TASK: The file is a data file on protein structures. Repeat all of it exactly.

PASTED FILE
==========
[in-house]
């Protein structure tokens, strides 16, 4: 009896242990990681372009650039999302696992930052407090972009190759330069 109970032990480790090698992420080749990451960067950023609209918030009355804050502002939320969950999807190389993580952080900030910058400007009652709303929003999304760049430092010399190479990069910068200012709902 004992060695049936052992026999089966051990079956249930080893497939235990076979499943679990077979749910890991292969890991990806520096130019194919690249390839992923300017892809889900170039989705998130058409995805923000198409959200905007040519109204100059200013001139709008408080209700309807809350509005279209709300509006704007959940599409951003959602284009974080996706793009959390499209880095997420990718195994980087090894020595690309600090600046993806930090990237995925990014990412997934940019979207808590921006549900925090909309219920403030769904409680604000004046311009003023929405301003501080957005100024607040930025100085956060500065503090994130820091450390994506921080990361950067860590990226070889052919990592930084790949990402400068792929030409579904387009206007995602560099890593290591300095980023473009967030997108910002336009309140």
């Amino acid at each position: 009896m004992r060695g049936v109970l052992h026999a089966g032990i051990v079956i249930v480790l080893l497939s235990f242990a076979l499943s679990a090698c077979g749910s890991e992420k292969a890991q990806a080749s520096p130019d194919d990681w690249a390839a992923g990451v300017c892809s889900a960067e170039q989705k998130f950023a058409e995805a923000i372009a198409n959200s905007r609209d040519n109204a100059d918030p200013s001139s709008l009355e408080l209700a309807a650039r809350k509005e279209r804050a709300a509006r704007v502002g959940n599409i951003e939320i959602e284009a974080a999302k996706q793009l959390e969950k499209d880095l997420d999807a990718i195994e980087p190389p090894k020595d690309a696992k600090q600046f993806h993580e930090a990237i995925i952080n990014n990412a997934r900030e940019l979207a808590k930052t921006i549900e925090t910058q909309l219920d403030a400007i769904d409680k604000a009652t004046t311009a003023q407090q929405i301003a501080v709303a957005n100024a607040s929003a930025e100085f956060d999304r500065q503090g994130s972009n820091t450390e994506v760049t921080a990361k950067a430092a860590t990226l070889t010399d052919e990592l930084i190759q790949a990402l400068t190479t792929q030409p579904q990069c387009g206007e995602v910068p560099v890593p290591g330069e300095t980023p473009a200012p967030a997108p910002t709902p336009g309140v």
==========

[in-house]
């Protein structure tokens, strides 16, 4: 009896242990990681372009650039999302696992930052407090972009190759330069 109970032990480790090698992420080749990451960067950023609209918030009355804050502002939320969950999807190389993580952080900030910058400007009652709303929003999304760049430092010399190479990069910068200012709902 004992060695049936052992026999089966051990079956249930080893497939235990076979499943679990077979749910890991292969890991990806520096130019194919690249390839992923300017892809889900170039989705998130058409995805923000198409959200905007040519109204100059200013001139709008408080209700309807809350509005279209709300509006704007959940599409951003959602284009974080996706793009959390499209880095997420990718195994980087090894020595690309600090600046993806930090990237995925990014990412997934940019979207808590921006549900925090909309219920403030769904409680604000004046311009003023929405301003501080957005100024607040930025100085956060500065503090994130820091450390994506921080990361950067860590990226070889052919990592930084790949990402400068792929030409579904387009206007995602560099890593290591300095980023473009967030997108910002336009309140």
């Amino acid at each position: 009896m004992r060695g049936v109970l052992h026999a089966g032990i051990v079956i249930v480790l080893l497939s235990f242990a076979l499943s679990a090698c077979g749910s890991e992420k292969a890991q990806a080749s520096p130019d194919d990681w690249a390839a992923g990451v300017c892809s889900a960067e170039q989705k998130f950023a058409e995805a923000i372009a198409n959200s905007r609209d040519n109204a100059d918030p200013s001139s709008l009355e408080l209700a309807a650039r809350k509005e279209r804050a709300a509006r704007v502002g959940n599409i951003e939320i959602e284009a974080a999302k996706q793009l959390e969950k499209d880095l997420d999807a990718i195994e980087p190389p090894k020595d690309a696992k600090q600046f993806h993580e930090a990237i995925i952080n990014n990412a997934r900030e940019l979207a808590k930052t921006i549900e925090t910058q909309l219920d403030a400007i769904d409680k604000a009652t004046t311009a003023q407090q929405i301003a501080v709303a957005n100024a607040s929003a930025e100085f956060d999304r500065q503090g994130s972009n820091t450390e994506v760049t921080a990361k950067a430092a860590t990226l070889t010399d052919e990592l930084i190759q790949a990402l400068t190479t792929q030409p579904q990069c387009g206007e995602v910068p560099v890593p290591g330069e300095t980023p473009a200012p967030a997108p910002t709902p336009g309140v």